Ongoing internal cortical activity plays a major role in perception and behavior both in animals and humans. Previously we have shown that spontaneous patterns resembling orientation-maps appear over large cortical areas in the primary visual-cortex of anesthetized cats. However, it remains unknown 1) whether spontaneous-activity in the primate also displays similar patterns and 2) whether a significant difference exists between cortical ongoing-activity in the anesthetized and awake primate. We explored these questions by combining voltage-sensitive-dye imaging with multiunit and local-field-potential recordings. Spontaneously emerging orientation and ocular-dominance maps, spanning up to 6 × 6 mm2, were readily observed in anesthetized but not in awake monkeys. Nevertheless, spontaneous correlated-activity involving orientation-domains was observed in awake monkeys. Under both anesthetized and awake conditions, spontaneous correlated-activity coincided with traveling waves. We found that spontaneous activity resembling orientation-maps in awake animals spans smaller cortical areas in each instance, but over time it appears across all of V1. Furthermore, in the awake monkey, our results suggest that the synaptic strength had been completely reorganized including connections between dissimilar elements of the functional architecture. These findings lend support to the notion that ongoing-activity has many more fast switching representations playing an important role in cortical function and behavior.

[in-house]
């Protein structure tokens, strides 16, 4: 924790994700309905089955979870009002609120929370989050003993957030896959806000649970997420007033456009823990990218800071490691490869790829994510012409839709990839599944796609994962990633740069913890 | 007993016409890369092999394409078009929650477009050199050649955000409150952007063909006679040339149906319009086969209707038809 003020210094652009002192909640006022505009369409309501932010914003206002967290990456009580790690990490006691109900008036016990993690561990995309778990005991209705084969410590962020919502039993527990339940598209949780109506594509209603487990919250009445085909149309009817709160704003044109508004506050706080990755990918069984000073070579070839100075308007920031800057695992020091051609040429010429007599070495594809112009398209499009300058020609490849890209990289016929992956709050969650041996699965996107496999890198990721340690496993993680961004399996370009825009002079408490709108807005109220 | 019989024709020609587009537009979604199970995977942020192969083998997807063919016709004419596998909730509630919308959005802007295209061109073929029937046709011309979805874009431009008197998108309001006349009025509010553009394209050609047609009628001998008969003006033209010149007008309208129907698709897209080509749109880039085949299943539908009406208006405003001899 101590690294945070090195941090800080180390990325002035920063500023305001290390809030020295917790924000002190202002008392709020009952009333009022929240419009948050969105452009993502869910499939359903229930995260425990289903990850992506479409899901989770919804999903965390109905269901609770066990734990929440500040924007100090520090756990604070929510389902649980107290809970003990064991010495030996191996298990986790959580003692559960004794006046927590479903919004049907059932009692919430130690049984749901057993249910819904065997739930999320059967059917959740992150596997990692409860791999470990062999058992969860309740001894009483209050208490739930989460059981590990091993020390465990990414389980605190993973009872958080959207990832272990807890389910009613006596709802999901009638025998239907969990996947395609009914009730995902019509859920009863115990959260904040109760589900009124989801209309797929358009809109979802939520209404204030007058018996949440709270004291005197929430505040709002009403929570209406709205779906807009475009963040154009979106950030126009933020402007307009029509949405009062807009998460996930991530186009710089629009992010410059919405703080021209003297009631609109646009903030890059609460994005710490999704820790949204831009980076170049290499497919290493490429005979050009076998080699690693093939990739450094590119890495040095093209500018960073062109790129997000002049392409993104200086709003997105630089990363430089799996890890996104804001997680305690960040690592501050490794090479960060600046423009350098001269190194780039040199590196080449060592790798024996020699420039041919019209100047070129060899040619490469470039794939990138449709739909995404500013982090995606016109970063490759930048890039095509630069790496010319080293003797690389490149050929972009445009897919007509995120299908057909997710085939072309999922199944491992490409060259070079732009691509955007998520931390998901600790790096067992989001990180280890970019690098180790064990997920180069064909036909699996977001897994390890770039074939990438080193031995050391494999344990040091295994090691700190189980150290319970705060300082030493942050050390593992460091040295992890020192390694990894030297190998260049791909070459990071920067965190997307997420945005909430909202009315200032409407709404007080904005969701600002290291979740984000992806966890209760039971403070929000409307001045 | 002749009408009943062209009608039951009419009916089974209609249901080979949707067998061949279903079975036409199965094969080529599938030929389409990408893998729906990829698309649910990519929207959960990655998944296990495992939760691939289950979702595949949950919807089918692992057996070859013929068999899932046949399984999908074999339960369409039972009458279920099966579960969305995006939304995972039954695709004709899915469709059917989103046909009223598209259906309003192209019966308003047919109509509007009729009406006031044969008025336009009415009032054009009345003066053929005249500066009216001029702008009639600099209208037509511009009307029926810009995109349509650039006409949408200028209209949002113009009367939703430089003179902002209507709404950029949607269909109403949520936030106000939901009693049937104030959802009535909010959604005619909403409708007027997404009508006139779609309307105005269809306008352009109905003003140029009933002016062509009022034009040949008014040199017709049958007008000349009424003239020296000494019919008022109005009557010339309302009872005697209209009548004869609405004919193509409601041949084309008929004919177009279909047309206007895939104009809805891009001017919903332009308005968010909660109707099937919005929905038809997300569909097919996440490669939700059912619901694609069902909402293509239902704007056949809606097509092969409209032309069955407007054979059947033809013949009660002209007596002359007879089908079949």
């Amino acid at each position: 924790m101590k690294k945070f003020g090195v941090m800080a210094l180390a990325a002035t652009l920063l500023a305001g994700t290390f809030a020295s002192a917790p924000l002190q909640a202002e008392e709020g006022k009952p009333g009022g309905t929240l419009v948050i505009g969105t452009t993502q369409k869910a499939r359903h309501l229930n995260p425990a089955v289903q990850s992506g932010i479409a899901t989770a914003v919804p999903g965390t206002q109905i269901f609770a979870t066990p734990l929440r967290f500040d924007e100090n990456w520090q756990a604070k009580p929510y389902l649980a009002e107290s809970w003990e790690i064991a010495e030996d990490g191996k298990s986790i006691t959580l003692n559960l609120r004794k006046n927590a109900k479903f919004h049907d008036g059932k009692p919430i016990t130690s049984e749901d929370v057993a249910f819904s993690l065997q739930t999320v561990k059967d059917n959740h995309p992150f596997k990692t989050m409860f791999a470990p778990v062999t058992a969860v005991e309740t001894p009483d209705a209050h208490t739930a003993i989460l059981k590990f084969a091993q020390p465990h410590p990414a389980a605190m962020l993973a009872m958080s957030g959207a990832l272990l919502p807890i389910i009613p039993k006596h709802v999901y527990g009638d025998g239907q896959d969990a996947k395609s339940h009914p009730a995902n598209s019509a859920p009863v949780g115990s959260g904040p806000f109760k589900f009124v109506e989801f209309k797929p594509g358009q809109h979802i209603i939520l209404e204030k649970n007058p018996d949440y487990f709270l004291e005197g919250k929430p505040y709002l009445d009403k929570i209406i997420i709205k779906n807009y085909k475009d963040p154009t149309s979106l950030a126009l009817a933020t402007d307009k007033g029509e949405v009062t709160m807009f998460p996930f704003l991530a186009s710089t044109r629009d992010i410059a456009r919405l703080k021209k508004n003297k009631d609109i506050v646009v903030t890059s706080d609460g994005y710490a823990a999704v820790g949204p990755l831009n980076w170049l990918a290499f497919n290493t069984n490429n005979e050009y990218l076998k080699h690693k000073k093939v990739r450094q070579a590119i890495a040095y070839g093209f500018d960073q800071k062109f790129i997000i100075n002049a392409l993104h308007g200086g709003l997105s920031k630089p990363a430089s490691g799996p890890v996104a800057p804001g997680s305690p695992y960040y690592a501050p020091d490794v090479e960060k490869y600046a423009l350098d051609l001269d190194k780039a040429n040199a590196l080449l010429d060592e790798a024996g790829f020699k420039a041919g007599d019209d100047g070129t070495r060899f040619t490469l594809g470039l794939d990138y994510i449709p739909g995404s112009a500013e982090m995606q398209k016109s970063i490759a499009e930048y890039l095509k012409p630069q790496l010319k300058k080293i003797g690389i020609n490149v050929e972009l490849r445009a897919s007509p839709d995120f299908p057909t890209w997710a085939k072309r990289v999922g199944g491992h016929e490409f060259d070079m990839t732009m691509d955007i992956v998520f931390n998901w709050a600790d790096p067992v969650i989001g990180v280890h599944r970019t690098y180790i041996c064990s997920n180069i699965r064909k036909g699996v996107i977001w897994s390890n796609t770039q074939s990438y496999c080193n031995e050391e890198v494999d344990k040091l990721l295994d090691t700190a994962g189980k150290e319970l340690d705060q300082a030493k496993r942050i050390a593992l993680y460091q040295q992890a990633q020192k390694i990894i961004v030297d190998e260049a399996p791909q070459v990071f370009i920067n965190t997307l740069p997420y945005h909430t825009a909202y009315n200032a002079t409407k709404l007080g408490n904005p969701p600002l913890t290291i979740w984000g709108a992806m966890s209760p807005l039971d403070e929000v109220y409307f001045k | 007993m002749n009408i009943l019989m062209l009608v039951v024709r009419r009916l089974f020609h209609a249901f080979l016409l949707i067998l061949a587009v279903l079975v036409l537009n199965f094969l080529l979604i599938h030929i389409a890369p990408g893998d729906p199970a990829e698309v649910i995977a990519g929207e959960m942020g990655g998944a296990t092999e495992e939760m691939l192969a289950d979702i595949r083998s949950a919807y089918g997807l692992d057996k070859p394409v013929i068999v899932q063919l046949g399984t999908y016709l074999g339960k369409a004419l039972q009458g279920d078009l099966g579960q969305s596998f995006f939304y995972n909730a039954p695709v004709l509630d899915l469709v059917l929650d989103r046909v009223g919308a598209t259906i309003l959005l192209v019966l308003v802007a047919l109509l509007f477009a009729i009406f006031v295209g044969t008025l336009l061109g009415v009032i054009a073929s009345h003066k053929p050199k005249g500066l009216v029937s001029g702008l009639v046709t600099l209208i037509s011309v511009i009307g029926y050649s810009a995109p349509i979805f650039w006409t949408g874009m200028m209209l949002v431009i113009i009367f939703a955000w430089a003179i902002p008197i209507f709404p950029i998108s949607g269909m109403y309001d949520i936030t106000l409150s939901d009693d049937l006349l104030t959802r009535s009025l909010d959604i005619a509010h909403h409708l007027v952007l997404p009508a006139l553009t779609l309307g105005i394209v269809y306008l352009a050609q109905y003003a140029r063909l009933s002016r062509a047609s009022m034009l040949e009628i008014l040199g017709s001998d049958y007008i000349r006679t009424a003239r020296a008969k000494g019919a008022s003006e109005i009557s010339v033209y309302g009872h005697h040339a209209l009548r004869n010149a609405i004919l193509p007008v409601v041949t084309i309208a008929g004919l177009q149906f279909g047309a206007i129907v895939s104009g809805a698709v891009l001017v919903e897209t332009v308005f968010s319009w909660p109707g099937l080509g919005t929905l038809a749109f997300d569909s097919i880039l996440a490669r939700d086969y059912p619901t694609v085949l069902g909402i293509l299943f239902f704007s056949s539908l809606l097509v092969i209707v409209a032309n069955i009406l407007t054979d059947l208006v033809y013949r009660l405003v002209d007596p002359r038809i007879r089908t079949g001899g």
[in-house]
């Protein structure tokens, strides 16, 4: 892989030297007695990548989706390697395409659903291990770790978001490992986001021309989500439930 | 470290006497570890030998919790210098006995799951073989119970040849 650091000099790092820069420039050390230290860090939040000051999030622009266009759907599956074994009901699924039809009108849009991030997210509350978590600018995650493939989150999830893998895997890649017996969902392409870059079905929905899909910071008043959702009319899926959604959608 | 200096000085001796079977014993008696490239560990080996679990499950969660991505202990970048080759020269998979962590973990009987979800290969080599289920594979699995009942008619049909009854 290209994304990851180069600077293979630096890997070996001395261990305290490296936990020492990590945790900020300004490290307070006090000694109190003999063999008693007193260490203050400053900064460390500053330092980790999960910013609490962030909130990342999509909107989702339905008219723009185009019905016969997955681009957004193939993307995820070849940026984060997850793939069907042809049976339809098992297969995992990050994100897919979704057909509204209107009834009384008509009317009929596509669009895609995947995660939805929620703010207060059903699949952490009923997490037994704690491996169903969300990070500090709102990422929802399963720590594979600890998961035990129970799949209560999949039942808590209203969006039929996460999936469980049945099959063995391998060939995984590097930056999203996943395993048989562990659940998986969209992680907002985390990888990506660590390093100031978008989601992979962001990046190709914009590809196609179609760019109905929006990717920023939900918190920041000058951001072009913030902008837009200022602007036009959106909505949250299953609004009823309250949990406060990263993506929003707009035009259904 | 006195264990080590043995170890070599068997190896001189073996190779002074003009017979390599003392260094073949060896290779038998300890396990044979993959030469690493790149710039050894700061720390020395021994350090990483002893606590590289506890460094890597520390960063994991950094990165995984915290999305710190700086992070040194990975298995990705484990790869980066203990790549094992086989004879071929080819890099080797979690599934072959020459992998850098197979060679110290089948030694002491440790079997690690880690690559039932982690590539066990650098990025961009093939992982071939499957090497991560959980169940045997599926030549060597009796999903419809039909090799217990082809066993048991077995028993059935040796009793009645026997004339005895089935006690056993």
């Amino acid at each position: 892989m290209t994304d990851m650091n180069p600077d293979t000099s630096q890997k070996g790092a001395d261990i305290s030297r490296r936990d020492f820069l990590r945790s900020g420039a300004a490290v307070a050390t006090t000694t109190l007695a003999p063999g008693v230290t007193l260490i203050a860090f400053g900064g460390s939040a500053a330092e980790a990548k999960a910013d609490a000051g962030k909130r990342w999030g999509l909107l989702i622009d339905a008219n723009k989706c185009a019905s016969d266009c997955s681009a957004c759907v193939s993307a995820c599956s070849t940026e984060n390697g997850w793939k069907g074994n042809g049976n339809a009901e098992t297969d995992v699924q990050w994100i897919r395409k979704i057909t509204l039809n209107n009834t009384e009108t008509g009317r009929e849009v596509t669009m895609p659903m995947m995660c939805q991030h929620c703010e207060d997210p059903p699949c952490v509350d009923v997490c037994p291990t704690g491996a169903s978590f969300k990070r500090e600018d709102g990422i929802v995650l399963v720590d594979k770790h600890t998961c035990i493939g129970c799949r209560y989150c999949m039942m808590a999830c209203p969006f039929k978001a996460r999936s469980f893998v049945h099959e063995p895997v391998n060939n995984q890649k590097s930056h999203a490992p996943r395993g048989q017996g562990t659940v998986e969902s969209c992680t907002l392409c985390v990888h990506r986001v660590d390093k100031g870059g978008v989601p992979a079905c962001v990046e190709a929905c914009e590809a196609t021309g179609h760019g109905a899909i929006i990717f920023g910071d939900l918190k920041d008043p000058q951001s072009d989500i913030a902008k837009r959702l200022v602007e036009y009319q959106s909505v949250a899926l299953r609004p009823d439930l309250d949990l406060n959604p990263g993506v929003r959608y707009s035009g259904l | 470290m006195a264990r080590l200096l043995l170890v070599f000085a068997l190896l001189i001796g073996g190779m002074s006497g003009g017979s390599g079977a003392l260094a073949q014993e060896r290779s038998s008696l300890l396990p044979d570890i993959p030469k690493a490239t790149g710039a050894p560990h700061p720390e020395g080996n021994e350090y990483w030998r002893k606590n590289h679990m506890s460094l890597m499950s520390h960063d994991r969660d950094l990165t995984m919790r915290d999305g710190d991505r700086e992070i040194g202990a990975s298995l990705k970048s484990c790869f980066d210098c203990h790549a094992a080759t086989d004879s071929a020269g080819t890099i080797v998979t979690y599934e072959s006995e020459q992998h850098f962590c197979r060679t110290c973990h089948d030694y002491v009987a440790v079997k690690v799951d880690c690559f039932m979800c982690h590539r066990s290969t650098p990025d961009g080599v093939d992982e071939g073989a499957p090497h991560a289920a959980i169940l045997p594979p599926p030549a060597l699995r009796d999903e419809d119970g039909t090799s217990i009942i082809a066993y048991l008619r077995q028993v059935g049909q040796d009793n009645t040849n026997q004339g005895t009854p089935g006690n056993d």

Year of publication
Cerebral Cortex, Volume 29, Issue 3, Pages 1291–1304